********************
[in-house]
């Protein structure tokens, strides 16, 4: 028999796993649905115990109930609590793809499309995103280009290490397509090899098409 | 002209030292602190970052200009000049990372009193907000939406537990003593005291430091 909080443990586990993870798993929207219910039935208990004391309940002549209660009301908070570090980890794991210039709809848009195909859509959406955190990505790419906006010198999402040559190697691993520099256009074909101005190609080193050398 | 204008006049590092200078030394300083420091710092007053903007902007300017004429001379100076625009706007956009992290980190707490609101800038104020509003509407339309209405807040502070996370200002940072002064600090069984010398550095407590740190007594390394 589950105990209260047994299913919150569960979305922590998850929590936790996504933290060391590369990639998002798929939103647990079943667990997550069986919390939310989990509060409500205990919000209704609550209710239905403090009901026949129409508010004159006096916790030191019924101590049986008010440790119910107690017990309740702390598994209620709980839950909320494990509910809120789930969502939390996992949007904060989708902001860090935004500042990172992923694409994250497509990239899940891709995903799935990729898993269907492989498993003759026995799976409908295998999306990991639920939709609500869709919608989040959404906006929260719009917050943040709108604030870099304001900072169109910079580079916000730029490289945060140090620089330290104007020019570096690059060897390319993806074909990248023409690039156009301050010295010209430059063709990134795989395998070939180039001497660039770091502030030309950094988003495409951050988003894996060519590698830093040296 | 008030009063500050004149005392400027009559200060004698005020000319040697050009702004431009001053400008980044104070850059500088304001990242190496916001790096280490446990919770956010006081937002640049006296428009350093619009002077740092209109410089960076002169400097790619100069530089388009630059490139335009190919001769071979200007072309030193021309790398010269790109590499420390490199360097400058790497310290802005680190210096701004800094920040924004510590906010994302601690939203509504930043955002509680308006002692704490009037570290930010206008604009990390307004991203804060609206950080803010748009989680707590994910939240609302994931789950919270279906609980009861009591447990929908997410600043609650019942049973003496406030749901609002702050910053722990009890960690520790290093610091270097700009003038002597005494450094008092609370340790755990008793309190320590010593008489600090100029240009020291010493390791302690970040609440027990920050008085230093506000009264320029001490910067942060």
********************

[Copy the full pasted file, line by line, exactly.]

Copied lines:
[in-house]
């Protein structure tokens, strides 16, 4: 028999796993649905115990109930609590793809499309995103280009290490397509090899098409 | 002209030292602190970052200009000049990372009193907000939406537990003593005291430091 909080443990586990993870798993929207219910039935208990004391309940002549209660009301908070570090980890794991210039709809848009195909859509959406955190990505790419906006010198999402040559190697691993520099256009074909101005190609080193050398 | 204008006049590092200078030394300083420091710092007053903007902007300017004429001379100076625009706007956009992290980190707490609101800038104020509003509407339309209405807040502070996370200002940072002064600090069984010398550095407590740190007594390394 589950105990209260047994299913919150569960979305922590998850929590936790996504933290060391590369990639998002798929939103647990079943667990997550069986919390939310989990509060409500205990919000209704609550209710239905403090009901026949129409508010004159006096916790030191019924101590049986008010440790119910107690017990309740702390598994209620709980839950909320494990509910809120789930969502939390996992949007904060989708902001860090935004500042990172992923694409994250497509990239899940891709995903799935990729898993269907492989498993003759026995799976409908295998999306990991639920939709609500869709919608989040959404906006929260719009917050943040709108604030870099304001900072169109910079580079916000730029490289945060140090620089330290104007020019570096690059060897390319993806074909990248023409690039156009301050010295010209430059063709990134795989395998070939180039001497660039770091502030030309950094988003495409951050988003894996060519590698830093040296 | 008030009063500050004149005392400027009559200060004698005020000319040697050009702004431009001053400008980044104070850059500088304001990242190496916001790096280490446990919770956010006081937002640049006296428009350093619009002077740092209109410089960076002169400097790619100069530089388009630059490139335009190919001769071979200007072309030193021309790398010269790109590499420390490199360097400058790497310290802005680190210096701004800094920040924004510590906010994302601690939203509504930043955002509680308006002692704490009037570290930010206008604009990390307004991203804060609206950080803010748009989680707590994910939240609302994931789950919270279906609980009861009591447990929908997410600043609650019942049973003496406030749901609002702050910053722990009890960690520790290093610091270097700009003038002597005494450094008092609370340790755990008793309190320590010593008489600090100029240009020291010493390791302690970040609440027990920050008085230093506000009264320029001490910067942060």